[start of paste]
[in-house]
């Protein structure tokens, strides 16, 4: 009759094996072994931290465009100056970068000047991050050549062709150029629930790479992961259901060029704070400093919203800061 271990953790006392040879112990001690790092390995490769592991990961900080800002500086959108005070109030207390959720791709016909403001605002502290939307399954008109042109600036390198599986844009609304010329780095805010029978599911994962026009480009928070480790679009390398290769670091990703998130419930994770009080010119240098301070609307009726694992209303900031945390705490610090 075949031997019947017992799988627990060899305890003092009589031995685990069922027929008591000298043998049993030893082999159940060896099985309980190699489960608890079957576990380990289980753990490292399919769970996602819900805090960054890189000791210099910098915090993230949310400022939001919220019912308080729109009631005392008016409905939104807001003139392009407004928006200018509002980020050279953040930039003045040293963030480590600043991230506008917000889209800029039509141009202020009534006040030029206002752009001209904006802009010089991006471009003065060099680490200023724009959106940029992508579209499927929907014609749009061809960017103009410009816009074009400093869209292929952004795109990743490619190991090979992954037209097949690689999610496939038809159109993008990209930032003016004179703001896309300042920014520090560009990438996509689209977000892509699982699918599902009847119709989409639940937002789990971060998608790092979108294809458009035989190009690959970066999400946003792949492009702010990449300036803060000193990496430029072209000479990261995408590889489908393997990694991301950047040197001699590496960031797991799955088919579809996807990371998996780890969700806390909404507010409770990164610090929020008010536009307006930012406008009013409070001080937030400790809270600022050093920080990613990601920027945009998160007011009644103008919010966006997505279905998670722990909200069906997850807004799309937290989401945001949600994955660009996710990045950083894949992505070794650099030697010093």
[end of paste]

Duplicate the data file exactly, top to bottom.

[in-house]
């Protein structure tokens, strides 16, 4: 009759094996072994931290465009100056970068000047991050050549062709150029629930790479992961259901060029704070400093919203800061 271990953790006392040879112990001690790092390995490769592991990961900080800002500086959108005070109030207390959720791709016909403001605002502290939307399954008109042109600036390198599986844009609304010329780095805010029978599911994962026009480009928070480790679009390398290769670091990703998130419930994770009080010119240098301070609307009726694992209303900031945390705490610090 075949031997019947017992799988627990060899305890003092009589031995685990069922027929008591000298043998049993030893082999159940060896099985309980190699489960608890079957576990380990289980753990490292399919769970996602819900805090960054890189000791210099910098915090993230949310400022939001919220019912308080729109009631005392008016409905939104807001003139392009407004928006200018509002980020050279953040930039003045040293963030480590600043991230506008917000889209800029039509141009202020009534006040030029206002752009001209904006802009010089991006471009003065060099680490200023724009959106940029992508579209499927929907014609749009061809960017103009410009816009074009400093869209292929952004795109990743490619190991090979992954037209097949690689999610496939038809159109993008990209930032003016004179703001896309300042920014520090560009990438996509689209977000892509699982699918599902009847119709989409639940937002789990971060998608790092979108294809458009035989190009690959970066999400946003792949492009702010990449300036803060000193990496430029072209000479990261995408590889489908393997990694991301950047040197001699590496960031797991799955088919579809996807990371998996780890969700806390909404507010409770990164610090929020008010536009307006930012406008009013409070001080937030400790809270600022050093920080990613990601920027945009998160007011009644103008919010966006997505279905998670722990909200069906997850807004799309937290989401945001949600994955660009996710990045950083894949992505070794650099030697010093």